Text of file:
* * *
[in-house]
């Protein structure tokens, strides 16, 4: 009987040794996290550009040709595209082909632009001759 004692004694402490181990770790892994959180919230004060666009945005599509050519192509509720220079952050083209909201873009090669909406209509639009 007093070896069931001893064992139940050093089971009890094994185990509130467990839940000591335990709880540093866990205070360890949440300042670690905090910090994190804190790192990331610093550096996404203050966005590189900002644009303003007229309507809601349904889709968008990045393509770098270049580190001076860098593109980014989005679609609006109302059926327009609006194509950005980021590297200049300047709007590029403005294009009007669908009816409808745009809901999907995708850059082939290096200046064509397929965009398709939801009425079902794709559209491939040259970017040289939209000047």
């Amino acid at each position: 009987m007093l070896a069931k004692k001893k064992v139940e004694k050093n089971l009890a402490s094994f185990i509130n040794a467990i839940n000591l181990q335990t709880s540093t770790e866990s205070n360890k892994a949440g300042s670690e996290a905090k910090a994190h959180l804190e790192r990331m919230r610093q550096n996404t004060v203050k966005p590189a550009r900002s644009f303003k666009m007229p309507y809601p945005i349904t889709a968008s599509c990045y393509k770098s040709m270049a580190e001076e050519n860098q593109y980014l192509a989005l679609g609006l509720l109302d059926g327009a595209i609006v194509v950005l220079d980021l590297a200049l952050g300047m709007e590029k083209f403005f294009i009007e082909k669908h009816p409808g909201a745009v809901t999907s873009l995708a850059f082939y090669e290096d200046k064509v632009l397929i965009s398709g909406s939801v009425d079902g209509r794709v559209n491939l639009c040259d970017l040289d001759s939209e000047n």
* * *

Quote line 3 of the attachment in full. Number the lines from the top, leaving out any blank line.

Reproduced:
């Amino acid at each position: 009987m007093l070896a069931k004692k001893k064992v139940e004694k050093n089971l009890a402490s094994f185990i509130n040794a467990i839940n000591l181990q335990t709880s540093t770790e866990s205070n360890k892994a949440g300042s670690e996290a905090k910090a994190h959180l804190e790192r990331m919230r610093q550096n996404t004060v203050k966005p590189a550009r900002s644009f303003k666009m007229p309507y809601p945005i349904t889709a968008s599509c990045y393509k770098s040709m270049a580190e001076e050519n860098q593109y980014l192509a989005l679609g609006l509720l109302d059926g327009a595209i609006v194509v950005l220079d980021l590297a200049l952050g300047m709007e590029k083209f403005f294009i009007e082909k669908h009816p409808g909201a745009v809901t999907s873009l995708a850059f082939y090669e290096d200046k064509v632009l397929i965009s398709g909406s939801v009425d079902g209509r794709v559209n491939l639009c040259d970017l040289d001759s939209e000047n």